Legalizing Clinical Herbal Practice
Herbal medicine as a profession has been a part of human history for well over 2000 years; its long-term safety and effectiveness in improving health has been well-documented. In this discussion, as in any examination of safety issues and herbal medicine, a distinction needs to be drawn between herbal product regulation and the regulation of herbal practitioners. To lump these two together would be like outlawing auto mechanics because someone built a dangerous car and put it on the market. The FDA, USDA and other governmental programs watch over product safety issues, and this area of concern is not meant to be the primary focus of this article. Be that as it may, the natural health products industry has grown at an incredible rate, producing many "natural products" that may or may not be a part of traditional herbal practice, and, in fact, may be the subject of disapproval by many educated herbalists in America, and may never used as part of their regular protocol. Some products out there, developed strictly for profit, like ephedra, for example, which contains diet stimulants, may never have had an herbalist involved or consulted in the manufacturing process. In fact, traditional herbal medicine has not used ephedra for these purposes. A more in-depth response to the ephedra concern can be found on the web site of the American Herbalist Guild, http://www.Americanherbalistsguild.com
The following statement was taken from their site in response to the passage of California’s Health Freedom bill:
The American Herbalists Guild supports these Health Freedom Bills which permit the legal practice of clinical herbal medicine in these states based on the practitioner presenting the patient with a full informed consent paper conforming to the stated provisions.
Obviously, the safe practice of herbal medicine can only be enhanced by consulting an expert in the area. This is a wise move on the part of a consumer in any situation. Even the most minimally-educated herbalist is better insurance against the misuse of herbs than leaving the consumer to guess it all alone, especially when one takes into account current labeling laws prohibiting "use" claims on products as well as generic dosing recommendations. Access to an herbalist can be central to the consumer wanting to explore herbal medicine.
Historically, the therapeutic use of herbs under a practitioner’s counsel presents a minuscule number of negative reports. Modern allopathic medicine, on the other hand, is an extremely high risk for reactions and other ioagenic responses. The safety factor of herbs as medicine in comparison to pharmaceuticals and surgery is vastly superior. Here are some statistics; you be the judge:
COMPARATIVE CAUSES OF DEATHS - ANNUAL AVERAGE*
Given that the number of individuals currently self-prescribing herbal medicine is approximately 50% of the women and 39% of the men in the U.S.A., this is an amazingly low incidence of negative reaction to herbal and natural health products. The bottom line is there is not enough negative information to justify governmental regulation of herbalists in any state. I am not aware of any incidence of death related to herbal consumption as directed by an herbalist.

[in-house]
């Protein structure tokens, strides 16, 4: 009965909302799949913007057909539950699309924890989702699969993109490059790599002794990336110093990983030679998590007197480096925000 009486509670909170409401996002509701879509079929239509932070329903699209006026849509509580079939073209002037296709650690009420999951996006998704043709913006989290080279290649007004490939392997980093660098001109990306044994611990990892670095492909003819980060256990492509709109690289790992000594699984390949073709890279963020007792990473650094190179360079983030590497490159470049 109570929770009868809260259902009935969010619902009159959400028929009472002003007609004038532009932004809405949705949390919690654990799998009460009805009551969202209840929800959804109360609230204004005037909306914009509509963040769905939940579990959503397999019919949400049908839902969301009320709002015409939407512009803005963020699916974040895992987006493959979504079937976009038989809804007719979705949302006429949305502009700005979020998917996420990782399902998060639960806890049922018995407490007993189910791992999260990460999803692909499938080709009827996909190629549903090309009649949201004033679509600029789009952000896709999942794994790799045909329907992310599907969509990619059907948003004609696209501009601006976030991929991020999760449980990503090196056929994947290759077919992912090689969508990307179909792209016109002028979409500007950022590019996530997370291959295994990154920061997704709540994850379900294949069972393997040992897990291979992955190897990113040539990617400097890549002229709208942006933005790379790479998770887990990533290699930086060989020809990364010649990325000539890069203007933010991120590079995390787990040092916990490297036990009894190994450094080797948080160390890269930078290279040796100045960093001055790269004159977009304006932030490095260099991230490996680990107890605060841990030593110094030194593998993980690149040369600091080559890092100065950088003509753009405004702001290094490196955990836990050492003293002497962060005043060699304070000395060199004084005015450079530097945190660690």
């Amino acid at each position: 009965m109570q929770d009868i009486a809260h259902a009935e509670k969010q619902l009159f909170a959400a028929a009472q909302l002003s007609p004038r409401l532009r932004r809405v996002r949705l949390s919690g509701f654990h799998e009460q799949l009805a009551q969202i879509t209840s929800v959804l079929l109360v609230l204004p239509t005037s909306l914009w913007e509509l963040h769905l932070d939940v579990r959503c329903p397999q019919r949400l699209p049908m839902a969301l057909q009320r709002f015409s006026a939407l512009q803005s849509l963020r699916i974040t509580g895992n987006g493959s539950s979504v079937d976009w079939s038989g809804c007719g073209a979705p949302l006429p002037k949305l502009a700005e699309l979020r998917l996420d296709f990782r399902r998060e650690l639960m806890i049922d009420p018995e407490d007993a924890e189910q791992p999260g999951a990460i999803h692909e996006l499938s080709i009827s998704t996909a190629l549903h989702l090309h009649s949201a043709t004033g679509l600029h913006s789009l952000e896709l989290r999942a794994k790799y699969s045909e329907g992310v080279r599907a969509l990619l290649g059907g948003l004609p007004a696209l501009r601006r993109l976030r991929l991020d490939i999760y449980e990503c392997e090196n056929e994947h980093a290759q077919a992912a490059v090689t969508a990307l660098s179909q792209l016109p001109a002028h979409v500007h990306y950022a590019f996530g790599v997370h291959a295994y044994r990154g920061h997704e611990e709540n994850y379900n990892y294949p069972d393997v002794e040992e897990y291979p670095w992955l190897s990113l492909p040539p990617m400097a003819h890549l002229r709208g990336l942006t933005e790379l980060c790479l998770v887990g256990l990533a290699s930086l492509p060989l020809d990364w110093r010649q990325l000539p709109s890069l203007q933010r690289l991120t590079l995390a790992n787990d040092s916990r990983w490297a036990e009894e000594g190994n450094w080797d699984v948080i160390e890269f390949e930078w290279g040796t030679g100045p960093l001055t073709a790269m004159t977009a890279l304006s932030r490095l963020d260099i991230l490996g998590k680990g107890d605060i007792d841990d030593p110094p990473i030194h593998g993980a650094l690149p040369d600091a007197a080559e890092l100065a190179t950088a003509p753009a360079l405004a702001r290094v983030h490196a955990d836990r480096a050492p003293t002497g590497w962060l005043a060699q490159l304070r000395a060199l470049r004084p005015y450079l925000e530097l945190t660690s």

Sadly, more recently there have been some incidents of inappropriate herbal use and negative reactions, even death. The majority of these were related to ephedra misuse and to individuals self-prescribing. This only further supports the case for the need for qualified herbal experts to be available for consultation by the general public.
Even with our vast medical system, way too many people are still in pain and chronically ill. Herbal medicine is a safe and viable option; its methods are preventative, functional and restorative. Open access to knowledgeable herbal medicine practitioners only makes the therapeutic use of herbs even safer and more effective. We cannot afford to restrict the public access to proper herbal medicine education and consultations. Herbal clinicians are quickly responding to the "quest of proof by scientific methods." Many modern herbalists engage in research and documentation of their methodology. The National Center for Complementary and Alternative Medicine has a budget of 50 million annually to support and pursue this research. Additionally, appropriate protocol is being suggested and taught at the national level by colleges and national organizations such as the American Herbalist Guild. Protocols include, but are not limited to, such things as code of ethics, full disclosure, competency and education guidelines. I feel strongly that licensure is currently inappropriate due to the diversity of herbalism as a traditional healing art in many varied cultures and the different avenues of study available to become a competent herbalist. Requiring licensure would be a costly, ineffective, inappropriate and excessive governmental regulation that would ultimately only hurt the consumer and raise costs for everyone.
Herbs grow in people’s back yards; they are available everywhere and no one can put a patent on them. There is no viable danger here that warrants prohibiting by law the practice of herbal medicine.
"Legalizing Clinical Herbal Practice," Trilby Sedlacek, AHG, from The Stone Path and the Green Health Archives
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